• I used to read “Where the wild things are” to my kids and they loved it.  My parents read that same book to me when I was a kid. 

  • Tacky? I don’t see what’s wrong with posting a tribute to a fellow atheist. Maurice Sendak wasn’t closeted about his lack of religion. Of course his work is what he is best known for, but there is nothing wrong with mentioning his atheism. In fact, I particularly liked what he had to say about facing death in his NPR interview last year.

    GROSS: Are you at the point where you feel like you’ve outlived a lot of people who you loved?

    SENDAK: Yes. Of course. And since I don’t believe in another world, in another life, that this is it. And when they die they are out of my life. They’re gone forever. Blank. Blank. Blank. And I am not afraid of death. And I begin to – as maybe a good many elderly people do. Who knows?

    When I did “Bumble-ardy” I was so intensely aware of death. Eugene, my friend and my partner, was dying here in the house while I did “Bumble-ardy.” And I did “Bumble-ardy” to save myself. I did not want to die with him. I wanted to live, as any human being does. But there’s no question that the book was affected by what was going on here in the house.

    GROSS: We’ve talked before about how, you know, you’re Jewish but you’re very secular. You don’t believe in God. You don’t…

    SENDAK: No, I don’t.

    GROSS: Yeah. And I think having friends who die, getting older, getting closer toward the end of life tests people’s faith and it also tests people’s atheism. It sounds like your atheism is staying strong.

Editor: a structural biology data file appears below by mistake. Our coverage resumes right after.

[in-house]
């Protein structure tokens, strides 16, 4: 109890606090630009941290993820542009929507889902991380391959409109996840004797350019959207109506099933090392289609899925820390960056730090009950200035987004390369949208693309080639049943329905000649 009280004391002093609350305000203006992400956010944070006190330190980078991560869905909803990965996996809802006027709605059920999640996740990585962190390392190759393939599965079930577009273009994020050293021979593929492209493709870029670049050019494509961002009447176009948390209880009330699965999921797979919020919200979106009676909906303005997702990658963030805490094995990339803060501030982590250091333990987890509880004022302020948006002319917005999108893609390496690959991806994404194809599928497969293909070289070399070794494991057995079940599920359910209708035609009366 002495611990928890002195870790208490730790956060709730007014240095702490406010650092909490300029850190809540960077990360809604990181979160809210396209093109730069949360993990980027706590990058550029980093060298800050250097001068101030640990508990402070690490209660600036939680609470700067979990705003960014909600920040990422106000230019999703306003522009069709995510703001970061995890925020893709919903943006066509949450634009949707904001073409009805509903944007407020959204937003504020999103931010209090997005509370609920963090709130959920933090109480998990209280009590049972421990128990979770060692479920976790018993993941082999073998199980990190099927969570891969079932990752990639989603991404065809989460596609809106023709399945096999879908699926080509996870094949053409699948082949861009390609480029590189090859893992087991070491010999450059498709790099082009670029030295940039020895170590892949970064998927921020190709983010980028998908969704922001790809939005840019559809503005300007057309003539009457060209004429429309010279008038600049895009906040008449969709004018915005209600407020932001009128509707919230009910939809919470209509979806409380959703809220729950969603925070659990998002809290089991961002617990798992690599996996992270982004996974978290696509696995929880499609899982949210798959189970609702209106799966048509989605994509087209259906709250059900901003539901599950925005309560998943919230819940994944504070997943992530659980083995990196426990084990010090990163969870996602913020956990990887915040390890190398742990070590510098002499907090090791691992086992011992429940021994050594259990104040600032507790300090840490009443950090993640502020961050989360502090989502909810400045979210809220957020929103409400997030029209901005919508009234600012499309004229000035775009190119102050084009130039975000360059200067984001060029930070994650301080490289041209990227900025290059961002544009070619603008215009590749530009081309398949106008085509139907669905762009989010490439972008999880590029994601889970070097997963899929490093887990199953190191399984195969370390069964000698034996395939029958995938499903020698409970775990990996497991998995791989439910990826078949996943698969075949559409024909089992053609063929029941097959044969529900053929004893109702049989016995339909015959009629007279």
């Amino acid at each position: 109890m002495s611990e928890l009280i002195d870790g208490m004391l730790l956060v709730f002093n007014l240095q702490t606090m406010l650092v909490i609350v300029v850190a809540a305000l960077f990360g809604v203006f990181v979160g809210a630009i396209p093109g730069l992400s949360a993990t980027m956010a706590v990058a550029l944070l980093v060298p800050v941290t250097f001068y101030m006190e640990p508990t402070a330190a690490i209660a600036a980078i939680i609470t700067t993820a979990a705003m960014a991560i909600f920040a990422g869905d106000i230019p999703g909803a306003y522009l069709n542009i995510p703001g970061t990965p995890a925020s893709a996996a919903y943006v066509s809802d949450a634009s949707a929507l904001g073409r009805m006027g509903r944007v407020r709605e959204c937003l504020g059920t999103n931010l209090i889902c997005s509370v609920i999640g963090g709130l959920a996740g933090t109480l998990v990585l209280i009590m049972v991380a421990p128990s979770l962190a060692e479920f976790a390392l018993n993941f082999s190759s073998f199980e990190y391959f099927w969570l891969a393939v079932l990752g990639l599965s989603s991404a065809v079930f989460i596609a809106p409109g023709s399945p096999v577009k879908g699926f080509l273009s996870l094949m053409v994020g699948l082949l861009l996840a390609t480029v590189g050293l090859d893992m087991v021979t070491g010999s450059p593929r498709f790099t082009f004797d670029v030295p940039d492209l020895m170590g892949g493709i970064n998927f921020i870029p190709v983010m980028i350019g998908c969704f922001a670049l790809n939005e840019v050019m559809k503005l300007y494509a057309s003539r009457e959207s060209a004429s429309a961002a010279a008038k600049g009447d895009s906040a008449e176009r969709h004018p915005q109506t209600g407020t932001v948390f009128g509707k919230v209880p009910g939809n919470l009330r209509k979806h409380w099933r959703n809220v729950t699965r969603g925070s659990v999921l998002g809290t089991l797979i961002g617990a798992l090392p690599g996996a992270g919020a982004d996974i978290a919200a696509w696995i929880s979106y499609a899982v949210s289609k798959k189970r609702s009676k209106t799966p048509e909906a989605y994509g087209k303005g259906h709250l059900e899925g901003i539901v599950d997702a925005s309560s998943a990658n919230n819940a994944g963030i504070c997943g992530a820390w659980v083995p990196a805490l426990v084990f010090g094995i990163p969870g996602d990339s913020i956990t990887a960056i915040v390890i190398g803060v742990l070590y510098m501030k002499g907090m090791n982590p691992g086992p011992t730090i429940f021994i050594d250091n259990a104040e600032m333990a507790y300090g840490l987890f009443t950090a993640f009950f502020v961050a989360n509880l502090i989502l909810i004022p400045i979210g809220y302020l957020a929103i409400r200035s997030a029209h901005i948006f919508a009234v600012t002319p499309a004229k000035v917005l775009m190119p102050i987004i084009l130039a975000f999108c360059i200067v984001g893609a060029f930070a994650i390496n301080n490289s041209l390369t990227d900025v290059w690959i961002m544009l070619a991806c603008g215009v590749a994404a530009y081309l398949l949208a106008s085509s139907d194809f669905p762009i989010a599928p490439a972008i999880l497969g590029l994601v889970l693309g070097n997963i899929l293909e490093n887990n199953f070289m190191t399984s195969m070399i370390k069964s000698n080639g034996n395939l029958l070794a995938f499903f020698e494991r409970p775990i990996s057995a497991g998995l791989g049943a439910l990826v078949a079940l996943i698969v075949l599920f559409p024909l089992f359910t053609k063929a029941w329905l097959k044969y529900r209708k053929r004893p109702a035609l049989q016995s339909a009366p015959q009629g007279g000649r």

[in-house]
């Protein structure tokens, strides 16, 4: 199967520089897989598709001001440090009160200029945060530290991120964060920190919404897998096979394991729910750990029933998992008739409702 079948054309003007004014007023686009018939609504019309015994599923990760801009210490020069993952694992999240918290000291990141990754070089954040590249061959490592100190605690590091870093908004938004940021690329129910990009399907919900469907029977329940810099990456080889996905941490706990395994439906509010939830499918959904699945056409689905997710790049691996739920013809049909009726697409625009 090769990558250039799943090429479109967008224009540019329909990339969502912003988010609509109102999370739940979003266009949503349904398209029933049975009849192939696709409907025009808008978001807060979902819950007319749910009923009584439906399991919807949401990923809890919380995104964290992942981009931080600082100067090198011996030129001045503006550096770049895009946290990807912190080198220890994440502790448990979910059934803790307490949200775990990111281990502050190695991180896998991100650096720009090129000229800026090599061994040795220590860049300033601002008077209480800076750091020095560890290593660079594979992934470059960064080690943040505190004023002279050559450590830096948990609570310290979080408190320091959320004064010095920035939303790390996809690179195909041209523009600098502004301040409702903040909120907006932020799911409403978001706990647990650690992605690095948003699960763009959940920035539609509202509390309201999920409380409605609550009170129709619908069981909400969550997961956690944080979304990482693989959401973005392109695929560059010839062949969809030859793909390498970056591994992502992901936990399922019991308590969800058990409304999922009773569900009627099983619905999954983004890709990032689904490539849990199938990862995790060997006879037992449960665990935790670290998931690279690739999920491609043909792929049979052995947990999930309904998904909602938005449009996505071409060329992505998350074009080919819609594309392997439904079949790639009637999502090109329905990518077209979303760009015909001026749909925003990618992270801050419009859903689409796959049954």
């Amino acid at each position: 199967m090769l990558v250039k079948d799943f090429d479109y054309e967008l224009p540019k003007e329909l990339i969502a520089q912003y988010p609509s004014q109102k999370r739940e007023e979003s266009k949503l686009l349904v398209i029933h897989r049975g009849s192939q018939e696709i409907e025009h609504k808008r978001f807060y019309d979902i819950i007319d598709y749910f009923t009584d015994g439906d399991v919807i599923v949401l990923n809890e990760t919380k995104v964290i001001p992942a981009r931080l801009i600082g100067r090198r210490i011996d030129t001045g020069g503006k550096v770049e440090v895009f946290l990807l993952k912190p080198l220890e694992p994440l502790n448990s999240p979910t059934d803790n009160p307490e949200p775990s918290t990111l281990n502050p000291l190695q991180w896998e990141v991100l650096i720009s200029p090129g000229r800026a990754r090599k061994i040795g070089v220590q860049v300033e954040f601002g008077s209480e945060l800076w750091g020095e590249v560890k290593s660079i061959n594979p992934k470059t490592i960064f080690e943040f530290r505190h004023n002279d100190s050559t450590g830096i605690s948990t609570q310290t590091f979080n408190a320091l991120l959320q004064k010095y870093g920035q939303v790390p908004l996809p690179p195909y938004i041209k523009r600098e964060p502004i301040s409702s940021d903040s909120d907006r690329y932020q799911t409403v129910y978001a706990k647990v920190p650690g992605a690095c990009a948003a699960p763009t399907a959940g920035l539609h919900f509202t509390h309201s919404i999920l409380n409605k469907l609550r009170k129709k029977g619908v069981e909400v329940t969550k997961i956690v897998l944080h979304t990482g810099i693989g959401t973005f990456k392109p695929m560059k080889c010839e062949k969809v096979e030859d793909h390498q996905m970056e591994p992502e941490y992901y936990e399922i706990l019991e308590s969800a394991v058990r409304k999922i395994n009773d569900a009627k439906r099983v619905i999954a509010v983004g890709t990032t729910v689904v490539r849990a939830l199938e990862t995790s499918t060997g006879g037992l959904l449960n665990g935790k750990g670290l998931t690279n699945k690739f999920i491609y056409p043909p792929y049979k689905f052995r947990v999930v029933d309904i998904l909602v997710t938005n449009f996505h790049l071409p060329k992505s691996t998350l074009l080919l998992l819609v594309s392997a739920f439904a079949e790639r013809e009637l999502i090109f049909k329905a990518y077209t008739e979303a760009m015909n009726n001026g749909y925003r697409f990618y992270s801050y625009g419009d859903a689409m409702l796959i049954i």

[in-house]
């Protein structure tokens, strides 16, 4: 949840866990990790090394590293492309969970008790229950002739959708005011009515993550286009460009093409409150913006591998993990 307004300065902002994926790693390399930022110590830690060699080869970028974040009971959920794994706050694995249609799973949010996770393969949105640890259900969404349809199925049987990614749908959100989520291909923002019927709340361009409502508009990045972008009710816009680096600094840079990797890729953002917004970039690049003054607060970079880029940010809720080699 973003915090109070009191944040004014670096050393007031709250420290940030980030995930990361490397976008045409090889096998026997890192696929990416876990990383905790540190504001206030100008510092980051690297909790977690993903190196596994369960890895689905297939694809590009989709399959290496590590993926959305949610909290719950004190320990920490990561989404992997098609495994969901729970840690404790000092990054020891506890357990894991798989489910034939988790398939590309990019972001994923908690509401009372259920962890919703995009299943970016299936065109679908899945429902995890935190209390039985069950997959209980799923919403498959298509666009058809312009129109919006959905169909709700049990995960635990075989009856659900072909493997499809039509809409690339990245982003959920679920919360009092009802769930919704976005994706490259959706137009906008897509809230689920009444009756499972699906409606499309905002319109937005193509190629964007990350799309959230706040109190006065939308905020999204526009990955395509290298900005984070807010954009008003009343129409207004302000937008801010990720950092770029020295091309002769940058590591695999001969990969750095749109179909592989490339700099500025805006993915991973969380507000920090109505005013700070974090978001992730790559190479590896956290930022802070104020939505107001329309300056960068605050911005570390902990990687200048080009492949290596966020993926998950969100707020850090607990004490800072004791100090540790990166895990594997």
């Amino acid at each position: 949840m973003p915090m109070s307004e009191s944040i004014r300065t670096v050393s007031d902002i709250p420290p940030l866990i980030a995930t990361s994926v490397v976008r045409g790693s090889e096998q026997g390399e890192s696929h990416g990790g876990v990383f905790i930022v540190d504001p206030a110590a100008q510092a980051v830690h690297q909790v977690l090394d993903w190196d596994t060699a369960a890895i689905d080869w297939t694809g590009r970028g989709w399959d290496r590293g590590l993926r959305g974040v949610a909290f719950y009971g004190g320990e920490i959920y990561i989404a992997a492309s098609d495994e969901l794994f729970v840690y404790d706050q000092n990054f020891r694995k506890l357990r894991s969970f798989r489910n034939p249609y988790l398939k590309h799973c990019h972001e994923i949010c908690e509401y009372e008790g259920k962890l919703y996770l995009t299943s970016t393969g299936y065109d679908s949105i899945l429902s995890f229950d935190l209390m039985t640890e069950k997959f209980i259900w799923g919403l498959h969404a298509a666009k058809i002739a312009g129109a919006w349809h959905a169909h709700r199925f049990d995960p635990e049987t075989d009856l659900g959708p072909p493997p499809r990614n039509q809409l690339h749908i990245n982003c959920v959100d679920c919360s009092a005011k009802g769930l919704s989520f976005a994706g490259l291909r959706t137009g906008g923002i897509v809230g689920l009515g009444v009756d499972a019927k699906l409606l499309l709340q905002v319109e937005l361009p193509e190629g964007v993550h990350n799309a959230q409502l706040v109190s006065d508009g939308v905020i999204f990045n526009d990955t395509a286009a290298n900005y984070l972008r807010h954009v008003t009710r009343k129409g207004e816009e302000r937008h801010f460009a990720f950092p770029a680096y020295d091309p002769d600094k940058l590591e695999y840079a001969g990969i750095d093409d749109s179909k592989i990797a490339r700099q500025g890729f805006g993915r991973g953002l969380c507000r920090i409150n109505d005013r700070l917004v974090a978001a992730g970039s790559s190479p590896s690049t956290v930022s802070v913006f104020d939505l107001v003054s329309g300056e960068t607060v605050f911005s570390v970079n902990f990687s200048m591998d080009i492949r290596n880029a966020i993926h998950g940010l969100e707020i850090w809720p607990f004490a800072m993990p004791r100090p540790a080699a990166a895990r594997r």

SENDAK: Is what?

    GROSS: Staying strong.

    SENDAK: Yes. I’m not unhappy about becoming old. I’m not unhappy about what must be. It makes me cry only when I see my friends go before me and life is emptied. I don’t believe in an afterlife, but I still fully expect to see my brother again. And it’s like a dream life. But, you know, there’s something I’m finding out as I’m aging that I am in love with the world.

    And I look right now, as we speak together, out my window in my studio and I see my trees and my beautiful, beautiful maples that are hundreds of years old, they’re beautiful. And you see I can see how beautiful they are. I can take time to see how beautiful they are. It is a blessing to get old. It is a blessing to find the time to do the things, to read the books, to listen to the music.

  •  I already have the deck chairs and vodka ready =)

  •  well said! I like reflecting on atheists who made a great deal of difference in their lives (and gays too) because we do not have enough heroes to look up to.